11 January - 17 January
Manifest Weekly: January 11-17, 2022
This week, we’re covering Flexport’s layoffs affecting 20% of their global workforce, US container imports tumbling close to pre-pandemic levels, and year over year freight costs falling for the first time in 28 months.
IN THE NEWS
Digital Freight Forwarder Flexport Will Lay Off 20% of Global Workforce
As COVID-19 hit the world in 2021, demand evolved and the industry raced to catch up. As a result, various companies were hired in droves throughout 2021 and the beginning of 2022. But thanks to events like the Russia-Ukraine conflict, weather woes, and inflationary pressures, these companies had to lay off many starting the 2nd half of 2022. According to a memo from co-CEOs Ryan Petersen and Dave Clark, supply chain software startup Flexport too is laying off 20% of its global workforce, or roughly 640 employees.
Flexport joins a long list of tech companies cutting jobs after going on a hiring binge during the COVID-19 pandemic, including recently announced layoffs from Amazon, Salesforce, and Coinbase. The company’s freight forwarding and brokerage services are in the cloud, enabling it to analyze costs, container efficiency, and greenhouse gas emissions quickly and more accurately than legacy systems.
TOP HITS THIS WEEK
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Join us this week at our upcoming webinar: 5 Ways To Maximize Automation Capabilities in CargoWise
Find out how your organization can leverage CargoWise automation to streamline operations. Watch it this Thursday, January 19th @ 1pm EST.
WHAT’S HAPPENING AROUND THE WORLD
Featured News Stories
- US ocean imports closed in 2022 extending a monthslong slide closer to pre-pandemic levels, according to a new report, leaving the shipping sector bracing for deeper declines in container volumes this year.
- A year ago this week, a record 109 container ships carrying US imports surrounded the twin ports of Los Angeles and Long Beach, California. But thanks to the changing economic tide, as of today, the queue is gone. Here’s the story of how the port of LA went from boom to bust.
- FedEx became the first company to launch cargo operations using the Cessna 408 SkyCourier, an anticipated feeder aircraft that allows for the handling of containerized cargo. FedEx plans to receive at least 50 C408s to fuel its feeder operations and, so far, has taken delivery of five units, according to the company’s latest statistical book.
- Starvation threat to chickens prompts emergency delivery order to UP. For the second time in 7 months, the US Surface Transportation Board (STB) has issued an emergency service order to rail operator Union Pacific (UP) to deliver urgently needed feed after delays were putting the lives of millions of chickens and thousands of cattle at risk.
ON OUR RADAR
Freight Costs See a Decline for the First Time in 28 Months
Throughout 2021-22, freight rates have significantly been volatile due to COVID-19, the Russia-Ukraine conflict, and resulting supply chain disruptions. As restrictions eased in 2022, the industry expected relief from the volatility. In the last quarter of 2022, decreasing demand due to inflationary pressure contributed to changes in freight rates. In fact, according to a report from Cass Information Systems, freight costs fell year over year (y/y) in December for the first time in 28 months.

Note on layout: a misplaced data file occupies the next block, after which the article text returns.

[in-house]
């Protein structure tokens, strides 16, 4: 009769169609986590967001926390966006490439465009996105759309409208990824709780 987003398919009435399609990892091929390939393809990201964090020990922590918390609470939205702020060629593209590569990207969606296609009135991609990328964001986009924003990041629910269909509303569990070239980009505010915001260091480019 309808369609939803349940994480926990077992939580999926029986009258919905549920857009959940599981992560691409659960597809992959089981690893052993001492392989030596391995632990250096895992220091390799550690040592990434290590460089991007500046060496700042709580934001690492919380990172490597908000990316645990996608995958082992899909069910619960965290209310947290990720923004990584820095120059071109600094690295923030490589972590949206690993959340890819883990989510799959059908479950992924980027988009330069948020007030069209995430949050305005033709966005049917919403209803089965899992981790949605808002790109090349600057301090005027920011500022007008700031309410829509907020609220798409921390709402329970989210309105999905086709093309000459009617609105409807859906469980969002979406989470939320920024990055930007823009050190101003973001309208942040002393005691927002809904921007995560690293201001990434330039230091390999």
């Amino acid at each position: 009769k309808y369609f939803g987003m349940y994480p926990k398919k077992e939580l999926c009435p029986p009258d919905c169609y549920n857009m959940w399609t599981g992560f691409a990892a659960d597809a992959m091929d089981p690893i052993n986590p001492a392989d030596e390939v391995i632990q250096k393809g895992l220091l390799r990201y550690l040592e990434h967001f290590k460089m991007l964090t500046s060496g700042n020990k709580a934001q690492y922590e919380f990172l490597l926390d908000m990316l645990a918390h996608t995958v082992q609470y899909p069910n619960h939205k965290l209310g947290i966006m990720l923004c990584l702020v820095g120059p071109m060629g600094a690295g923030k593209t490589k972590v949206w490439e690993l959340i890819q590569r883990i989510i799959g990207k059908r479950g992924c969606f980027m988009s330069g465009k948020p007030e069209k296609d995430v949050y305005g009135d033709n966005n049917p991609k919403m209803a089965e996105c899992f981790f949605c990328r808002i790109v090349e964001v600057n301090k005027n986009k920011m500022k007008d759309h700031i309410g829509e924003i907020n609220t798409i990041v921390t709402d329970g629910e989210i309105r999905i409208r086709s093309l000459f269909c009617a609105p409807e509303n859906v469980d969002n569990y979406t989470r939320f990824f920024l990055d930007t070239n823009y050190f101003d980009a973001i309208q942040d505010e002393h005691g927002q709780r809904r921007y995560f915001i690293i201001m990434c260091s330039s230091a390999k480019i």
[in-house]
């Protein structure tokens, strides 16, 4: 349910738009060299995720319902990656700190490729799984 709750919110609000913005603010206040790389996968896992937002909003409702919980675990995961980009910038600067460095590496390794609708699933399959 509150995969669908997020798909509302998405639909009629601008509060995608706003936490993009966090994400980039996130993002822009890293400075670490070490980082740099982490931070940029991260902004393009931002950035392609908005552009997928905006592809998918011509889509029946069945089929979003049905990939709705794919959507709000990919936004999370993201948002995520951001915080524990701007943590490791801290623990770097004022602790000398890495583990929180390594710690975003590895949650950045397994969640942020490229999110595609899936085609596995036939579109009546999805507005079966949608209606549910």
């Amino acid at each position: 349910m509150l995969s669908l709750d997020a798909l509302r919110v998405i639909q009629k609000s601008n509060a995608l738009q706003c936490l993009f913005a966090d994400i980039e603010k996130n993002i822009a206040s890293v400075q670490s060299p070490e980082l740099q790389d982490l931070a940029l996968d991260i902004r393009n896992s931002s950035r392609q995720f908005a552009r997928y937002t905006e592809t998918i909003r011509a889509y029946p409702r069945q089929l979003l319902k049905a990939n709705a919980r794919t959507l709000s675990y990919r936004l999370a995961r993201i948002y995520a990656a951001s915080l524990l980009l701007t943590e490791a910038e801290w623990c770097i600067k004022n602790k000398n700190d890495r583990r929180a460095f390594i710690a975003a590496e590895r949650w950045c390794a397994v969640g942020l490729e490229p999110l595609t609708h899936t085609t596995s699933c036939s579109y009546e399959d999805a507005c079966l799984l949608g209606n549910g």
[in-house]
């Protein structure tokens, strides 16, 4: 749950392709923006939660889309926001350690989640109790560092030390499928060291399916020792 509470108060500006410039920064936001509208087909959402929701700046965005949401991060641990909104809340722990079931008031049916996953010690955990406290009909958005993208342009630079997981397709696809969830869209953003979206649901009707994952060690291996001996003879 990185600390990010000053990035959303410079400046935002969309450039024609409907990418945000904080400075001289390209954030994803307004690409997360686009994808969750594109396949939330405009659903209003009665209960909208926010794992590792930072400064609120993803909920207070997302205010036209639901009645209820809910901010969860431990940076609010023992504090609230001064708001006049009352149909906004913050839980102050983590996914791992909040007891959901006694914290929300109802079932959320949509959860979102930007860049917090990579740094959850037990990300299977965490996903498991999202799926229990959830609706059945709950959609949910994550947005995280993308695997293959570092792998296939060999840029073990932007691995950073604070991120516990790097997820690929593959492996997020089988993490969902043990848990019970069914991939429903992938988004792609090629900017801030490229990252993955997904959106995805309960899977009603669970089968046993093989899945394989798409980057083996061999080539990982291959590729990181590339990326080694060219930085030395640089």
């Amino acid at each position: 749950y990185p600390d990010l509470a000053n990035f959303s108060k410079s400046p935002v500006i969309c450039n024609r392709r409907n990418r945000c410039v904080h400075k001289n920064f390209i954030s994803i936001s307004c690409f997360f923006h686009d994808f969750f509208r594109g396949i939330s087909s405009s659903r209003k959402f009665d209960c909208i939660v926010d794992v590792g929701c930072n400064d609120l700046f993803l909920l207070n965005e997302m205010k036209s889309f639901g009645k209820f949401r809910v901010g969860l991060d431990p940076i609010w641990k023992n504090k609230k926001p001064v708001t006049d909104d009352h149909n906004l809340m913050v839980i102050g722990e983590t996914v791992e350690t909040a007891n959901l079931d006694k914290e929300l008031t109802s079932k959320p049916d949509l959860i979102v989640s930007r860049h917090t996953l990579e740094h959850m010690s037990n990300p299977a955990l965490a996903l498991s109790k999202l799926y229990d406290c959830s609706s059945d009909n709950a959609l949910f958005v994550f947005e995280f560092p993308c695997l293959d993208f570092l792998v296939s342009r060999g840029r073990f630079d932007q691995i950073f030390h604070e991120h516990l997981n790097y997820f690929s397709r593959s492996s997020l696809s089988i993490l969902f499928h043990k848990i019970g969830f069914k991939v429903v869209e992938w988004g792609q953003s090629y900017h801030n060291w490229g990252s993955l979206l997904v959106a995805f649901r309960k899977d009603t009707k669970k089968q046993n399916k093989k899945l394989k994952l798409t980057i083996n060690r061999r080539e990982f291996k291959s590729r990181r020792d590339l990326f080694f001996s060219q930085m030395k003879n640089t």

Data used in the Cass indexes are derived from freight bills paid by Cass, a provider of payment management solutions. Cass processes $37 billion in freight payables annually on behalf of customers. The Cass Freight Index report showed total expenditures on the payments platform were down 4.3% y/y and 5.5% lower than in November. The shipments component of the index recorded a 3.9% y/y decline, meaning actual transportation rates were likely 0.4% lower y/y during the month (down 2.2% sequentially and 5.3% seasonally adjusted).
While shippers may be beginning to see some savings, freight costs are still much higher than they were before the pandemic. Cass’ expenditures sub index was up 23% for the full-year 2022, which followed a 38% increase in 2021. Cass’ Truckload Linehaul index, which excludes fuel and accessorials, increased 1.7% y/y but fell 1% from November. December marked the seventh straight sequential decline for linehaul rates. Shipments were down 3.3% from November, but up 1.2% on a seasonally adjusted basis. The report also noted that the y/y comps ramp higher with December’s result sitting 5% below January 2022 levels.
The report said lower truckload contract rates were the main catalyst for the index’s decline during the month. With the fourth-quarter earnings season set to start, analysts have been dialing in expectations and picking likely winners and losers for the year. While some analysts have noted key indicators are slightly improving, the consensus is TL contract rates saw some pressure in the fourth quarter of 2022 and will likely be down y/y by mid- to high-single-digit percentages at least through the first half of 2023.